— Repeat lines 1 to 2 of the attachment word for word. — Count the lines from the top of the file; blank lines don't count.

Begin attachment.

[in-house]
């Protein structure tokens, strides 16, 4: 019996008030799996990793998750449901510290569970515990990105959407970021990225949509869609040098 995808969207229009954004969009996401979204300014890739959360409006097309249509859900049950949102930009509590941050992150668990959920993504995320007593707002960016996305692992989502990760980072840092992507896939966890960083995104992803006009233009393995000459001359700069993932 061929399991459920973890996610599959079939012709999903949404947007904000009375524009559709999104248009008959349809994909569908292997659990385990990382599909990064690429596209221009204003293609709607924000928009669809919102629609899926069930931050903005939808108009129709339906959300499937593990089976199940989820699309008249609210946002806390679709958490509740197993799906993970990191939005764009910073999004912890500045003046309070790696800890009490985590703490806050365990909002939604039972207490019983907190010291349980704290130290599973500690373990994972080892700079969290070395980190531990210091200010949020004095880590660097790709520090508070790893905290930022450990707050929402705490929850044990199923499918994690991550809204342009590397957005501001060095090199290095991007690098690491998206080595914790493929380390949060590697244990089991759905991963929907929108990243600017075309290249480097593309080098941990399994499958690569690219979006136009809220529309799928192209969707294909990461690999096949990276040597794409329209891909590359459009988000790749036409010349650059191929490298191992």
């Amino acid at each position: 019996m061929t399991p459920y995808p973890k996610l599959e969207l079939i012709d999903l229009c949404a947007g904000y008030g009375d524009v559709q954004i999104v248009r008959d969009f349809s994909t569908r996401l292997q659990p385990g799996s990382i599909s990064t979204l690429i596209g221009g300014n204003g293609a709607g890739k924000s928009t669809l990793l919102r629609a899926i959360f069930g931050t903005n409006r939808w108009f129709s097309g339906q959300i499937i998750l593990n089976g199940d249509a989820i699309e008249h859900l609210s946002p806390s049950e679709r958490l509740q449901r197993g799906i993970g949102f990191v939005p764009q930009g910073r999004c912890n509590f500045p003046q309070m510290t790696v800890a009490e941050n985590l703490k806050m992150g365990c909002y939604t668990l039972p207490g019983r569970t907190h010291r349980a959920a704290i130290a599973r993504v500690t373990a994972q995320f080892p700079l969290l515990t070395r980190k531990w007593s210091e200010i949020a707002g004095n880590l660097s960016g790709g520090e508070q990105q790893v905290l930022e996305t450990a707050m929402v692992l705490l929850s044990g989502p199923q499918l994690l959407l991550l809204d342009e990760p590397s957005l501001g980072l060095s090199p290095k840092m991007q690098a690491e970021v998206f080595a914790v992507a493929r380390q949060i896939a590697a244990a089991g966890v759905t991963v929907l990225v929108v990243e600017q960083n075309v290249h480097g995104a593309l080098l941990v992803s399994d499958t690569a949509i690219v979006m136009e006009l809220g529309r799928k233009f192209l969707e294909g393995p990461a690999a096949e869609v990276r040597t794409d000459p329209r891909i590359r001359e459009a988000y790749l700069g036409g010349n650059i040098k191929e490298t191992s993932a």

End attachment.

[in-house]
């Protein structure tokens, strides 16, 4: 019996008030799996990793998750449901510290569970515990990105959407970021990225949509869609040098 995808969207229009954004969009996401979204300014890739959360409006097309249509859900049950949102930009509590941050992150668990959920993504995320007593707002960016996305692992989502990760980072840092992507896939966890960083995104992803006009233009393995000459001359700069993932 061929399991459920973890996610599959079939012709999903949404947007904000009375524009559709999104248009008959349809994909569908292997659990385990990382599909990064690429596209221009204003293609709607924000928009669809919102629609899926069930931050903005939808108009129709339906959300499937593990089976199940989820699309008249609210946002806390679709958490509740197993799906993970990191939005764009910073999004912890500045003046309070790696800890009490985590703490806050365990909002939604039972207490019983907190010291349980704290130290599973500690373990994972080892700079969290070395980190531990210091200010949020004095880590660097790709520090508070790893905290930022450990707050929402705490929850044990199923499918994690991550809204342009590397957005501001060095090199290095991007690098690491998206080595914790493929380390949060590697244990089991759905991963929907929108990243600017075309290249480097593309080098941990399994499958690569690219979006136009809220529309799928192209969707294909990461690999096949990276040597794409329209891909590359459009988000790749036409010349650059191929490298191992």